How Plasma Cutter Works?
As seen in the earlier paragraphs, the cutting process in your Plasma Cutter comprises creating an electrical channel of ionized gas (plasma) between the plasma cutter nozzle and the workpiece; the electrical circuit is complete since the workpiece is connected to the DC power source.
As more current flows from the electrode to the workpiece the plasma becomes sufficiently hot to melt the targeted workpiece area and the high-velocity plasma takes away the molten chips. The shield gas restricts the plasma to the cutting area, cools the nozzle, and protects the cut. This is how the plasma of your machine cuts the plate. Your Plasma Cutter may have a separate arrangement for cooling the nozzle.
The plasma formation in your new machine happens in the following steps:
Initially, a pilot arc is formed between the electrode and the nozzle (within the torch head) and ionizes a part of the high-velocity gas coming out of the nozzle orifice.
The high velocity ionized gas plunging on the workpiece forms a conductive path between the electrode and the workpiece. The plasma cutting system of your machine senses this situation and stops the arc between the electrode and the nozzle and facilitates the flow of current from the electrode to the workpiece; the arc formed between the electrode and the workpiece makes the plasma hot enough to melt the workpiece material and cutting happens when the high-velocity plasma blows away the molten chips.
Based on the arc formation in your plasma cutter, plasma cutting is categorized into two types:
The first type is ‘transferred arc’, the electric arc is formed between the electrode and a conductive workpiece and this arc energizes the gas to sufficiently hot plasma which can melt the workpiece material. Both the electrode and the workpiece are connected to the DC power.
The second type is ‘non-transferred arc’ where the arc is formed between the electrode and the nozzle. The plasma formed by the ‘non-transferred arc’ may be hot enough for cutting non-metals like plastic, however, this cutting is normally not used.
The ‘transferred arc’ plasma (with a pilot arc in the new machines) is popularly used for cutting electrically conductive materials like mild steel, stainless steel, aluminum, etc. Your Plasma Cutter can cut any electrically conductive material, however, the melting point of some materials makes it difficult to get good a cutting edge. The plasma gas in your machine can attain temperatures up to 27000ºC and the cutting is faster and cheaper than other thermal cutting processes.
Parts of a Plasma Cutter System
A Plasma Cutter generally has the following parts and systems in place.
Power Supply: A DC Power Unit with an open circuit voltage ranging from 240 volts to 400 volts and current required depends on the cutting thickness, like 80 amps is required for cutting 25 mm mild steel plate. The output current and the power (kilowatts) rating of the plasma cutter indicate the maximum cutting thickness and speed of cutting. One of the main purposes of the power supply is to add sufficient energy required for the ionization of the gas and to maintain the plasma arc.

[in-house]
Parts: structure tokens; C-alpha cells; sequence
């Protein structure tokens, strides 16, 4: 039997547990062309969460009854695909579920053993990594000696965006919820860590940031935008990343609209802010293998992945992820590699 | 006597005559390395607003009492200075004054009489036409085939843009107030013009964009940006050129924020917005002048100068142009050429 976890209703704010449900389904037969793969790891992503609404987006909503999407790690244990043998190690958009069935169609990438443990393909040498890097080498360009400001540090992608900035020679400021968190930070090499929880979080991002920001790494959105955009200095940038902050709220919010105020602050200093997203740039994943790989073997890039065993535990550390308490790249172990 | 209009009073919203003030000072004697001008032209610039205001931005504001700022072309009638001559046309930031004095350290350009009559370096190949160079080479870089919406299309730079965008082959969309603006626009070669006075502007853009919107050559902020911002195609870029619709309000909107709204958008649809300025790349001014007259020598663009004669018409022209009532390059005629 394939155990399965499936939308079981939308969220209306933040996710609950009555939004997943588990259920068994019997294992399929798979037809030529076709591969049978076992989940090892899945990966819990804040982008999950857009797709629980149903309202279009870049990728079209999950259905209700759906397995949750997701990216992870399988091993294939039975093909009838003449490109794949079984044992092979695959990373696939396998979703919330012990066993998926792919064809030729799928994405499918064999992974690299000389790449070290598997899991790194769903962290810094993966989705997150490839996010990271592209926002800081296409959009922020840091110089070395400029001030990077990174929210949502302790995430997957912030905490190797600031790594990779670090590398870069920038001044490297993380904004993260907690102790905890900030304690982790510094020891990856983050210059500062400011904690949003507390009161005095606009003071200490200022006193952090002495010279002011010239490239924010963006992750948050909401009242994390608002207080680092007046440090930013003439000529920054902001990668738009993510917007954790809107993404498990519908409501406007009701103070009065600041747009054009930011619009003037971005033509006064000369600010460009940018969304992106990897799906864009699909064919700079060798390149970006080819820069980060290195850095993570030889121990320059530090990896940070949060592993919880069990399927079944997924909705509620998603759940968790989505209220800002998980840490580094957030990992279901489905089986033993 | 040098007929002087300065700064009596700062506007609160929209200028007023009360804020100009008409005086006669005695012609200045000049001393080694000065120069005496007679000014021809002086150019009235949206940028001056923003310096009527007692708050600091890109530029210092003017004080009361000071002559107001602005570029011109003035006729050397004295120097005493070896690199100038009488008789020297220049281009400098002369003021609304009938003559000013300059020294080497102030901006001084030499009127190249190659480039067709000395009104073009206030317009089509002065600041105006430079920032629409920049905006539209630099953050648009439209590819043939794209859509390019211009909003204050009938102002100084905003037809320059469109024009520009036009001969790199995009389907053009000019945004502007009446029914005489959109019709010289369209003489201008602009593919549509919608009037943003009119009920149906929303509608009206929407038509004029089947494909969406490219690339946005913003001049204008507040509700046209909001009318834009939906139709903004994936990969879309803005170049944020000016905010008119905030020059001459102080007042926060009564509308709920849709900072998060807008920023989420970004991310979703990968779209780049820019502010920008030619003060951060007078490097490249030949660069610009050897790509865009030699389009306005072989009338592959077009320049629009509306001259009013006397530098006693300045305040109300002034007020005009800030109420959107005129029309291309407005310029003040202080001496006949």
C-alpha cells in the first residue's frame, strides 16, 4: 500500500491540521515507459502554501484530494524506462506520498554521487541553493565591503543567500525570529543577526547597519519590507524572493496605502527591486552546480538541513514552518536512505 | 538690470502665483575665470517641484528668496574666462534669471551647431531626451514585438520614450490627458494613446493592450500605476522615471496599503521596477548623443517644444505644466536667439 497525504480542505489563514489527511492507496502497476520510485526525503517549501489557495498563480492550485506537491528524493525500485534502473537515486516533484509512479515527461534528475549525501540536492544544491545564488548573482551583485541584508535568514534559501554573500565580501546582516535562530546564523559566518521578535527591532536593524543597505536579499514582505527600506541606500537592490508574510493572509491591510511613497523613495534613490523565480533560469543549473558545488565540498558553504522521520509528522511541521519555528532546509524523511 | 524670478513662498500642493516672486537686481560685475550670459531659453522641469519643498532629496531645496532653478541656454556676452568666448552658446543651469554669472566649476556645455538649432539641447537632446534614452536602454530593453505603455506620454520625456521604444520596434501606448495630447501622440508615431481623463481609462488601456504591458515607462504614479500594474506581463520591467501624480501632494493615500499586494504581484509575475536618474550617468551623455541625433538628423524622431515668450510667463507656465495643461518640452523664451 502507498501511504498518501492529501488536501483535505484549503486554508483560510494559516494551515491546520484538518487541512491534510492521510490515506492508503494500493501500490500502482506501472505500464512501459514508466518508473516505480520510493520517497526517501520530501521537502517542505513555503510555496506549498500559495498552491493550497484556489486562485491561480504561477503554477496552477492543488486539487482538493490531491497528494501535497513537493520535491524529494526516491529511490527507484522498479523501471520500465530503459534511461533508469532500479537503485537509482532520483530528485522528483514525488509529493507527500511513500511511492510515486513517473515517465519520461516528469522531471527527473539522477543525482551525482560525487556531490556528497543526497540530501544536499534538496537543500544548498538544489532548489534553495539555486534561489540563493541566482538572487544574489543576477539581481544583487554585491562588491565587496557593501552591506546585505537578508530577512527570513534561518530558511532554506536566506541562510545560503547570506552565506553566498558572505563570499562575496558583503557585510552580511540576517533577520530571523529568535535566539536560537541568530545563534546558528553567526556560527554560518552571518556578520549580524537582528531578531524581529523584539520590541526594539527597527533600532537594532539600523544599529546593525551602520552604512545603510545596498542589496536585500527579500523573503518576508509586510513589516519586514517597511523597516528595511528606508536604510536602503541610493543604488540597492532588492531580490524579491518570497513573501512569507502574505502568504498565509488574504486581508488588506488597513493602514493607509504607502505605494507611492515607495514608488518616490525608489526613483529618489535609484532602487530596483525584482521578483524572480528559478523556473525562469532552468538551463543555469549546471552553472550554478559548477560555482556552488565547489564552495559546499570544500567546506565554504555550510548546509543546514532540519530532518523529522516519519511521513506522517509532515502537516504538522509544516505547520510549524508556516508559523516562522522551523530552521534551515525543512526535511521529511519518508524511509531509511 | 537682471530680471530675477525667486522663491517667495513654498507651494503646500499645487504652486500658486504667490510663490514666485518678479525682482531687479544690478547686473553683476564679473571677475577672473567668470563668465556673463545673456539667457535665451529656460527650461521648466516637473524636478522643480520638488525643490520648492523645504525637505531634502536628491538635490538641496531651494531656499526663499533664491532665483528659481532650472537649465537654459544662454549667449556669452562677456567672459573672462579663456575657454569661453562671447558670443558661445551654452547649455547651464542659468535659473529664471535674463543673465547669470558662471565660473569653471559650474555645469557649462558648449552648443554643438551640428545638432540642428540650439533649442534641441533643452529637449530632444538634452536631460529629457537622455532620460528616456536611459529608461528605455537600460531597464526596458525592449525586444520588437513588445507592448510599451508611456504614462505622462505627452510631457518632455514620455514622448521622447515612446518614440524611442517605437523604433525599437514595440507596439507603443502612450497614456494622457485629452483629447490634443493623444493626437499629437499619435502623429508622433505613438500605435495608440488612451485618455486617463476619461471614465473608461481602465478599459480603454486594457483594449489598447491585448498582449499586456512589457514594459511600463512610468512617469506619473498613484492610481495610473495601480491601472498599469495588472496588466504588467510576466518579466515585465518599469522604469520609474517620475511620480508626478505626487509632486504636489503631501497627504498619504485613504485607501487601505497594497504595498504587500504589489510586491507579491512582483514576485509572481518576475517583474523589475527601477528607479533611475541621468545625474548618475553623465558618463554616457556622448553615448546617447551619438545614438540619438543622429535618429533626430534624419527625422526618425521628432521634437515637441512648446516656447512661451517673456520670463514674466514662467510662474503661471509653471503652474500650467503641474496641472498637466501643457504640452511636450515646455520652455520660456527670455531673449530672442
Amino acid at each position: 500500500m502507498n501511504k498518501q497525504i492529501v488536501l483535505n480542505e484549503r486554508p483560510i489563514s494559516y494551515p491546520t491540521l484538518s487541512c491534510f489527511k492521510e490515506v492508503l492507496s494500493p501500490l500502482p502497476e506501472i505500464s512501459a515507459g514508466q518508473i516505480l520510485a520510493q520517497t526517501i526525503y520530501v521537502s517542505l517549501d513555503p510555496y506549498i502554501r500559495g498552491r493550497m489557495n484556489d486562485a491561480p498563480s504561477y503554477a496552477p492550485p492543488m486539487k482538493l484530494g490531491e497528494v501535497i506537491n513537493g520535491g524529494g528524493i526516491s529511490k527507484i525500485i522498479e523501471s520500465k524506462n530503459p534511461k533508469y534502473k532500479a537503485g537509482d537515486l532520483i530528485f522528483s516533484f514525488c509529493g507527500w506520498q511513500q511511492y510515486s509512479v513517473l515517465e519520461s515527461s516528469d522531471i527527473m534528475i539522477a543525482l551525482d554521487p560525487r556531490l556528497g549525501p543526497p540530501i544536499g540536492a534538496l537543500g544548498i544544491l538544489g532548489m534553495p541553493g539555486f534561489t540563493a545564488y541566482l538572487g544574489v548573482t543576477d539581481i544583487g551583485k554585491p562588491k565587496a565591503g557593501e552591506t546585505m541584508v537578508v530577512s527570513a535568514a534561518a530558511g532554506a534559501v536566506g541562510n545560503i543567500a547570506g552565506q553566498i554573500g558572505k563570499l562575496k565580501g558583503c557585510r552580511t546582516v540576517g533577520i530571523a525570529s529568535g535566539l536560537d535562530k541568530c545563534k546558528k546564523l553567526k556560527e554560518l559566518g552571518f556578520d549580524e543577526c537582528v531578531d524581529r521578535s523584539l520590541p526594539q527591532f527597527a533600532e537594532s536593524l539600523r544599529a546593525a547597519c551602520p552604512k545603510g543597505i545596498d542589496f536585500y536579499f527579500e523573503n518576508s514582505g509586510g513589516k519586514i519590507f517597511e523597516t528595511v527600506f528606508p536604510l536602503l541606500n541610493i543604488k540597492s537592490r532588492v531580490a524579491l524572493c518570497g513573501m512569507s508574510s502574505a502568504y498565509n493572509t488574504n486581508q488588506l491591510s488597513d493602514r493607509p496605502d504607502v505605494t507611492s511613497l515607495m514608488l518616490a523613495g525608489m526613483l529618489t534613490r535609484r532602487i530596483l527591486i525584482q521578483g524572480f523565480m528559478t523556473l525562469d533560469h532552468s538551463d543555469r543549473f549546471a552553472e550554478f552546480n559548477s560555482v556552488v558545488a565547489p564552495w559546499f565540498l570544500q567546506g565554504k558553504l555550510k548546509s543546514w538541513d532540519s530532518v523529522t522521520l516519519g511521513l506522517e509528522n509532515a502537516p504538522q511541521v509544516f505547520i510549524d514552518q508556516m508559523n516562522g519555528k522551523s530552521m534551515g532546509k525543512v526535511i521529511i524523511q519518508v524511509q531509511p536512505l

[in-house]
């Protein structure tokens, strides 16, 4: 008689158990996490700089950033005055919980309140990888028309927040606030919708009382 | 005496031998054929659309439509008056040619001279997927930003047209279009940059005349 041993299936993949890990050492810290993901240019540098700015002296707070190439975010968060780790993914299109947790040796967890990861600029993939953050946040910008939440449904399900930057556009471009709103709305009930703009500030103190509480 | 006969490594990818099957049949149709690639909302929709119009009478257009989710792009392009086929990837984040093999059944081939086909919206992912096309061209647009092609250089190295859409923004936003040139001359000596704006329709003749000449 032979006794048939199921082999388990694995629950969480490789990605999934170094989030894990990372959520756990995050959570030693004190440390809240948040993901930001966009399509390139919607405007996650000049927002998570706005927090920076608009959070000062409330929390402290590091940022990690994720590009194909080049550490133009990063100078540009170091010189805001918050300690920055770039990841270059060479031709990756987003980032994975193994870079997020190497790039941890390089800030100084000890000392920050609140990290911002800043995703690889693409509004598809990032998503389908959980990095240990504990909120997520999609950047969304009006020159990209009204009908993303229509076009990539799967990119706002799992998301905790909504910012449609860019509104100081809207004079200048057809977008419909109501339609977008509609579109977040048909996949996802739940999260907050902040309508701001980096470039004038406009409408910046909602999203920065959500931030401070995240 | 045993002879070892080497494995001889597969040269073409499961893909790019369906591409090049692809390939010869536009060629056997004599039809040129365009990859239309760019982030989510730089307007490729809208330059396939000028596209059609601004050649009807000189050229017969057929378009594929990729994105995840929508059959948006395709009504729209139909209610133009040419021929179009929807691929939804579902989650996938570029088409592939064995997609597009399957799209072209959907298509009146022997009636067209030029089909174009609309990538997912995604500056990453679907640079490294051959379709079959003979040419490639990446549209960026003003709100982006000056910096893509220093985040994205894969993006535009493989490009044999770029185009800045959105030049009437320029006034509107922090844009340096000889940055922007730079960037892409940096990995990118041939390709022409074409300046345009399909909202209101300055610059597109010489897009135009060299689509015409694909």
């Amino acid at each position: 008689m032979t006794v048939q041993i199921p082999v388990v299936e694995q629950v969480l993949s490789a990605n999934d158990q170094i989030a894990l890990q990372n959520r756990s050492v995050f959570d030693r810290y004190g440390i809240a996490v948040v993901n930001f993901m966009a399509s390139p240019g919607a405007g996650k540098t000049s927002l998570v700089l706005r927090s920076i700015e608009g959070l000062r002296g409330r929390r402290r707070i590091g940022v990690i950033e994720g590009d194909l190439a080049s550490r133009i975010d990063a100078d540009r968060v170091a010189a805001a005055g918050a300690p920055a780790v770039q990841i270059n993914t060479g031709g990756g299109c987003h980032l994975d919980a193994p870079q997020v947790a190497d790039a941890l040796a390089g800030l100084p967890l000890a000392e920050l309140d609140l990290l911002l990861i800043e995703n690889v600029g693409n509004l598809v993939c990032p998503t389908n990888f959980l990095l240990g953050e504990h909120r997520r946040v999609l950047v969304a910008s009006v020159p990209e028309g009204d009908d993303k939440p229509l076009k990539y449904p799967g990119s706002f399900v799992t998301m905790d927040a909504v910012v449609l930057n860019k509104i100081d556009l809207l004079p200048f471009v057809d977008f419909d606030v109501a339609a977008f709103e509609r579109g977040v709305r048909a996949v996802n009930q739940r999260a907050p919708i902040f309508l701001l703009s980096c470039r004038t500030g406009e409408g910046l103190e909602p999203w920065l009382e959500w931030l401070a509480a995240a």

Plasma torch or cutter nozzle: This is an important part of your Plasma Cutter. The nozzle of your machine is generally made of copper, and the electrode is made of copper with a tungsten insert at the point of arc formation. Copper is used for its electrical conductivity and tungsten for its high melting point, however, tungsten faces the problem of burning in the presence of oxygen. Because of this, when you use oxygen or air as a gas in the plasma cutter, you have to use an alternative to tungsten (like Hafnium) as an electrode insert.
CNC System: You can use CAD (Computer-Aided Design) / CAM (Computer-Aided Manufacturing) software to program the plasma cutting including profile, current, voltage, speed, rate of gas flow, etc. so that minimum attention of the operator is required.
Plasma gas and shield gas: Pure oxygen is a preferred gas for cutting mild steel and carbon steel since the chemical reaction between the oxygen in the plasma and the workpiece material aids in increasing the cutting speed and improving the quality of the cut edge. Compressed air is also preferred for cutting mild steel since it contains oxygen and available free.
Oxygen does not have any chemical reaction with stainless steel or aluminum and hence you can go for cheaper gases like compressed air or nitrogen when you are cutting stainless steel or aluminum.
You can use a mix of gases like argon and hydrogen when you are cutting thicker materials (stainless steel & aluminum) or a mix of Hydrogen and Nitrogen for cutting thin stainless steel. Each mix has its merits and demerits.
Water can be used in place of shield gas, based on your machine capability.
Whenever you are using compressed air, take care, to pass the air through filters to remove dirt and moisture.
Your plasma cutter cane be:
- A portable handheld torch machine which can be easily carried to the construction site or work site to execute the work.
- A simple machine with a table for loading the work material and a plasma head moving on a rail for straight cuts. This can be made suitable for portability also.
- A sophisticated machine with a table for mounting the work material and a plasma cutting head which can be programmed using a CNC control for movements in X, Y, and Z axes to cut the material as per the programmed profile.